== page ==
One of the more crucial things not to forget about and put at the top of your moving checklist is to get your address changed with the post office. It is easy to let something like this slip through the cracks. Doing so will cause you more anguish if you don’t receive vital mail in a timely fashion. Never underestimate the importance of getting your mail forwarded.
Unless you are doing it all yourself, moving can be costly as well. The prices you will get from movers can vary tremendously.
Make sure you get multiple bids from a handful of moving companies. Keep in mind it will also be critical to research the movers as well. The moving industry is riddled with scams and fly by night companies. You can use our review of movers to ensure you get a great one!
Some people like to do the move themselves and rent their own moving truck. Here is a review of the best moving truck rental companies if that is the route you decide to take.
Given the fact that buying a home for the first time can be so expensive, you’ll want to take a look at some helpful tips on how to save money when moving.
17. Listen to Your Real Estate Agent.
As long as you hire an agent you trust, you want to make sure to listen to his or her advice. Good agents can be invaluable in the home buying process.
Real Estate agents who have been in the business for a while are battle-tested. They have probably gone through numerous problems. With experience comes problem-solving skills.
When the going gets tough, lean on your buyer’s agent. That is one of their roles in the transaction.
FAQs When Buying a House For The First Time
Here are 11 common questions buyers ask before purchasing their first house, along with the answers.
1. How much money do you need to buy a home for the first time?
If you qualify, you can get a VA loan or USDA loan for no money down. If you don’t qualify for one of these types of mortgages, you can still get a conventional mortgage with only 3 percent down and an FHA loan with 3.5 percent down.
2. How easy is it to buy your first home?
As long as you follow sound advice like what’s been outlined here, purchasing a first home should go smoothly.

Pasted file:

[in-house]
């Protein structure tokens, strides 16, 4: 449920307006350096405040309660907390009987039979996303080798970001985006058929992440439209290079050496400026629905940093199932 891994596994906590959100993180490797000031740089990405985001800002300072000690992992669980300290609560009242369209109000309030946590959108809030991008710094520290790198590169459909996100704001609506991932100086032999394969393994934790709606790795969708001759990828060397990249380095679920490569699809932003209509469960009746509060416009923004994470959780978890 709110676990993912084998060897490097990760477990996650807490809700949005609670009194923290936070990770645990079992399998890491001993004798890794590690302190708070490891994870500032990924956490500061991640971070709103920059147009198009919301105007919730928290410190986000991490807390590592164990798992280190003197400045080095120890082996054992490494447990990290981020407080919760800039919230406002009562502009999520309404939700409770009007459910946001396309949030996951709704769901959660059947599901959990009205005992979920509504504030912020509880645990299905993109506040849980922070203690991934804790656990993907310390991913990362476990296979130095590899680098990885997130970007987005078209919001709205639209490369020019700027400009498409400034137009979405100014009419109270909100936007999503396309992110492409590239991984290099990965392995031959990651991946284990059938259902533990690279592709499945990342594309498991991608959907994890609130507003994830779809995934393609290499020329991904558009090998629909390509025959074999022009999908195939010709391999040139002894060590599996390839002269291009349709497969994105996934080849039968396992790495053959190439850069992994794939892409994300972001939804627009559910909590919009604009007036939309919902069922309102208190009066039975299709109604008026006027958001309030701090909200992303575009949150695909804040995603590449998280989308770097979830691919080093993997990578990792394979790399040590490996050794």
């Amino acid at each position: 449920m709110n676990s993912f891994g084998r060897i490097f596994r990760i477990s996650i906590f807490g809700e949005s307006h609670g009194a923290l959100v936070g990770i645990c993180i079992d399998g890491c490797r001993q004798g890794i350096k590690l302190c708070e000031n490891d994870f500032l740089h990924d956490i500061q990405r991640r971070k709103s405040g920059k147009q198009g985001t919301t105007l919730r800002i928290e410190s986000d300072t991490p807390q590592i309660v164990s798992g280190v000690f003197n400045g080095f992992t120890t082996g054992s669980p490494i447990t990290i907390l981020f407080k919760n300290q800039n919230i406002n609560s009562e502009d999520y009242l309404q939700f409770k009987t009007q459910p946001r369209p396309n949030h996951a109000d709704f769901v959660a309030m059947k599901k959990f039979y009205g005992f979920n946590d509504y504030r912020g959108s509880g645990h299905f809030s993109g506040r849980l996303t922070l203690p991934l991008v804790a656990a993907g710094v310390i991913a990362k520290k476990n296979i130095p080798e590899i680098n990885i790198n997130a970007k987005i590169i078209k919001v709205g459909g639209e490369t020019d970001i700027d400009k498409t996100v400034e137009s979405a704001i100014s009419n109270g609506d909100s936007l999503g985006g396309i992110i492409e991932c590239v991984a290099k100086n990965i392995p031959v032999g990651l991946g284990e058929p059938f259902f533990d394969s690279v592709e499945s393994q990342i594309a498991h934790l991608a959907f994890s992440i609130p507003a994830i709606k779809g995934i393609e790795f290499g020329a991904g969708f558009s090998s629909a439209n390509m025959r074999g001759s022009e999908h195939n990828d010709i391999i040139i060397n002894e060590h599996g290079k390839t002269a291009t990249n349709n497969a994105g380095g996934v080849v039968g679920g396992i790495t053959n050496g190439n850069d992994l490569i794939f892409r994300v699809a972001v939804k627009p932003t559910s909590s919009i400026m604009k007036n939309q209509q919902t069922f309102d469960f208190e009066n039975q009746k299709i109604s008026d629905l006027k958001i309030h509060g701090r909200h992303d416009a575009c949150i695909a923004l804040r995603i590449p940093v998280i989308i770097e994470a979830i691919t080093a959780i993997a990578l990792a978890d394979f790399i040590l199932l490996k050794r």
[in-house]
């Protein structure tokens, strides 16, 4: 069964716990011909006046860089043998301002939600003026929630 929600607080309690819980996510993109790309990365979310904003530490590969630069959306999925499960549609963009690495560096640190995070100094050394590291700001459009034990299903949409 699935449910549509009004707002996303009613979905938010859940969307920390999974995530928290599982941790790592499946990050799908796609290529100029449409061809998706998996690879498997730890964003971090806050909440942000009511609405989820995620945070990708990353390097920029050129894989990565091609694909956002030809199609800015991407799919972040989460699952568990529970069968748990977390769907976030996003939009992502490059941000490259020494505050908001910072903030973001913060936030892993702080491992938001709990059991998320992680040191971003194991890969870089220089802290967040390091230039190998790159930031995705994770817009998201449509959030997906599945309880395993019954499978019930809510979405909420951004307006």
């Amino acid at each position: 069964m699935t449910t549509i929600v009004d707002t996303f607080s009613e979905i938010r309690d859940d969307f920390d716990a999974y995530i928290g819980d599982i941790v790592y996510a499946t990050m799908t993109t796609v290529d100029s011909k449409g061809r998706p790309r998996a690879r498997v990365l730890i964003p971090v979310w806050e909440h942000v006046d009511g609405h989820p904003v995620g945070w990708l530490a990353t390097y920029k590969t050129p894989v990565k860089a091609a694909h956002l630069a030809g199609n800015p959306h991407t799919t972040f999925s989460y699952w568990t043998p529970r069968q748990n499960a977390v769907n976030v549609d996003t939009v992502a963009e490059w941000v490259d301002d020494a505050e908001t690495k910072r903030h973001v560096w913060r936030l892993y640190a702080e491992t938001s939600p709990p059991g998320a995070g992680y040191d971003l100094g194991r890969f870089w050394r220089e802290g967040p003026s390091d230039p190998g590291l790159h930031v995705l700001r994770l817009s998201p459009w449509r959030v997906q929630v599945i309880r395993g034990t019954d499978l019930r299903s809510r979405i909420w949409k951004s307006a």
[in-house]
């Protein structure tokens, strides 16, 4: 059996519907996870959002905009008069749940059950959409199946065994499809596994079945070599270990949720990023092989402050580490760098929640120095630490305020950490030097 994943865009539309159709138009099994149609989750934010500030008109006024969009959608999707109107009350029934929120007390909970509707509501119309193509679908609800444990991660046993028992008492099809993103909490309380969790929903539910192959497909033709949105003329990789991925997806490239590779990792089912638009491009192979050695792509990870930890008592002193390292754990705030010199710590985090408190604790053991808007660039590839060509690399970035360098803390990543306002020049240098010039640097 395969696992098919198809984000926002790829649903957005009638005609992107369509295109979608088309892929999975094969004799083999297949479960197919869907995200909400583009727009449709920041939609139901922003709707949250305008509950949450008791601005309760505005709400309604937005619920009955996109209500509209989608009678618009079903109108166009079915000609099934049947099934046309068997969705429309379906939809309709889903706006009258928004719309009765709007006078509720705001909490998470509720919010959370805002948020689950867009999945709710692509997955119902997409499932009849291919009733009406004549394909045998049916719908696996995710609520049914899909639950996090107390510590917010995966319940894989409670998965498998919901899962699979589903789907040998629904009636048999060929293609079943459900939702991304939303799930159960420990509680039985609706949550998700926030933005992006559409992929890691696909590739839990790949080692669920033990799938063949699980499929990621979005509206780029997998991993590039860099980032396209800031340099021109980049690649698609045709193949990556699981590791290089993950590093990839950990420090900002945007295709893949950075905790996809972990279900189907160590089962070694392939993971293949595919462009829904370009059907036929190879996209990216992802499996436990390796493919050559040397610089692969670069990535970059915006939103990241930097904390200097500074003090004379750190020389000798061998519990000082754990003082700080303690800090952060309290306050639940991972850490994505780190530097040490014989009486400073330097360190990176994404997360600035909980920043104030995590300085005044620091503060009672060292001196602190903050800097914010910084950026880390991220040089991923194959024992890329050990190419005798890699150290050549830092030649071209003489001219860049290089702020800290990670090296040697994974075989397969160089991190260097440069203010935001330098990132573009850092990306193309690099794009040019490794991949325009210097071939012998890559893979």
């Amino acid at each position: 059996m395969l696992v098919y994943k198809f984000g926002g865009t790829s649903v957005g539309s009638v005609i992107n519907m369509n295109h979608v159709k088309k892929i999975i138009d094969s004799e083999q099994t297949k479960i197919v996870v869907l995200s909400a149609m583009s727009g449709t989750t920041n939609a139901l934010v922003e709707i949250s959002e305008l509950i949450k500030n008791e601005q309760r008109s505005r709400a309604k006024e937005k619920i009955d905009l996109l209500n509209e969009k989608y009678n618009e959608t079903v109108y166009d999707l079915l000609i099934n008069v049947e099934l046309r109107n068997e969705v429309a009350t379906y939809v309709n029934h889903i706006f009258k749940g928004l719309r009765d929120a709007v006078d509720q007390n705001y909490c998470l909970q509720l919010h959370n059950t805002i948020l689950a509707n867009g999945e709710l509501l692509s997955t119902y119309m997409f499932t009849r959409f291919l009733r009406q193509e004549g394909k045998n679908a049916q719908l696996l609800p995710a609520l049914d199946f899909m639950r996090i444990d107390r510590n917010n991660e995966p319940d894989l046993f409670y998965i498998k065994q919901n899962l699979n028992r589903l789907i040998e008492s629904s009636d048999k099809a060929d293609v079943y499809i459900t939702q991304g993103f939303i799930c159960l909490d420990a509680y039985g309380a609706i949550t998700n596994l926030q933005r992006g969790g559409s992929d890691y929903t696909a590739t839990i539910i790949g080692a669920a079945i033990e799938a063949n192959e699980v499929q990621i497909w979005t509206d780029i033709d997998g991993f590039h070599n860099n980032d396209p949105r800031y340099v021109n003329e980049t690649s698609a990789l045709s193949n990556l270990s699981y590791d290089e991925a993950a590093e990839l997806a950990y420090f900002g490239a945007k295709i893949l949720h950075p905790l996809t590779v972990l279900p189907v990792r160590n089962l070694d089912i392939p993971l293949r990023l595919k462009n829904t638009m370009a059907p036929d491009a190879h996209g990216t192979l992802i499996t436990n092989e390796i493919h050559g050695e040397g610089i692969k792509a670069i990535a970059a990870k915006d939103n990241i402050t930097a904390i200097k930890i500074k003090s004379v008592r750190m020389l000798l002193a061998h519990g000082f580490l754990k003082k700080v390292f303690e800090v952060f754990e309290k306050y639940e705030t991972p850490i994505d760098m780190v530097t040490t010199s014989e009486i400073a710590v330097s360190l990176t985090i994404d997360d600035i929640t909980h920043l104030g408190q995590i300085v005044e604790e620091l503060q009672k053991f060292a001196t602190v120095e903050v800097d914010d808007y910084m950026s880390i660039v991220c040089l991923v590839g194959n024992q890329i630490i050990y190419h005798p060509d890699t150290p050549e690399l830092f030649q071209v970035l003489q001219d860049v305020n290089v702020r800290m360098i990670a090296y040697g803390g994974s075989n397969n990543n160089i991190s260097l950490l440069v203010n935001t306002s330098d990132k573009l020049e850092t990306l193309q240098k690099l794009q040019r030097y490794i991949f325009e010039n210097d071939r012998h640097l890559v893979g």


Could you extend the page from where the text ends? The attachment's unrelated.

3. Is it a good time to buy my first house?
Getting into homeownership long-term has many advantages over renting. When interest rates are very low, which they are now, it is an even better time to purchase a property and start building equity.
4. What shouldn’t you do before buying your first home?
There are quite a few things you should avoid doing before buying your first house. Some of them include: missing payments on bills, opening new lines of credit, making large purchases, moving money around unnecessarily, and avoid changing jobs.
5. How long does it take to buy a home?
The average time it takes to buy a home is around 5 months when you figure in a few months to find a home. The typical closing time from making an offer to when you close is 45-60 days.
6. How long does it take to get a mortgage when buying your first house?
Depending on the mortgage program you choose, you can plan on the procurement of financing to take around 5 weeks. For government loans such as VA and FHA, you may be looking at a bit longer.
7. What is the best time of year to buy a home for the lowest price?
In most areas of the country that have cold weather climates, winter is the slowest time. There are fewer buyers in the market, leading home sellers to have fewer buyers for their homes. Spring through summer tends to have the highest demand, which can push home prices higher. The slowest months of the year for a home purchase are November through February.
8. What are the costs of buying a home beside the mortgage?
Some of the additional costs home buyers need to think about besides the mortgage are property taxes, HOA fees if there is a homeowners association, home insurance, and of course, closing costs.
9. Does your credit score go up after buying a home for the first time?
If you continue to follow good credit practices, it should. You will be paying a significant mortgage bill every month, which will help increase your credit score just like any other debt. The key is timely payment.
10. Can you buy a car the same day you close on a house?
Yes, and it is always prudent to make sure you wait until after you own a home to make any significant purchases. Making a large purchase such as a car before owning a home could cause the lender to revoke your approval.
11. What can I deduct from my taxes after buying my first house?
One of the many benefits of homeownership is the ability to get some home-buying tax deductions. Have a look at some of the things you can deduct after a house purchase.
Final Thoughts on Buying Your First House
Buying a home for the first time is a big deal. You will be joining the ranks of homeownership, further cementing yourself as an adult. With owning a home comes great financial responsibility. Make sure you are ready both mentally and financially before jump in with both feet first.
Follow the above tips for buying your first home, and you’ll be well on your way to a successful purchase. Best of luck!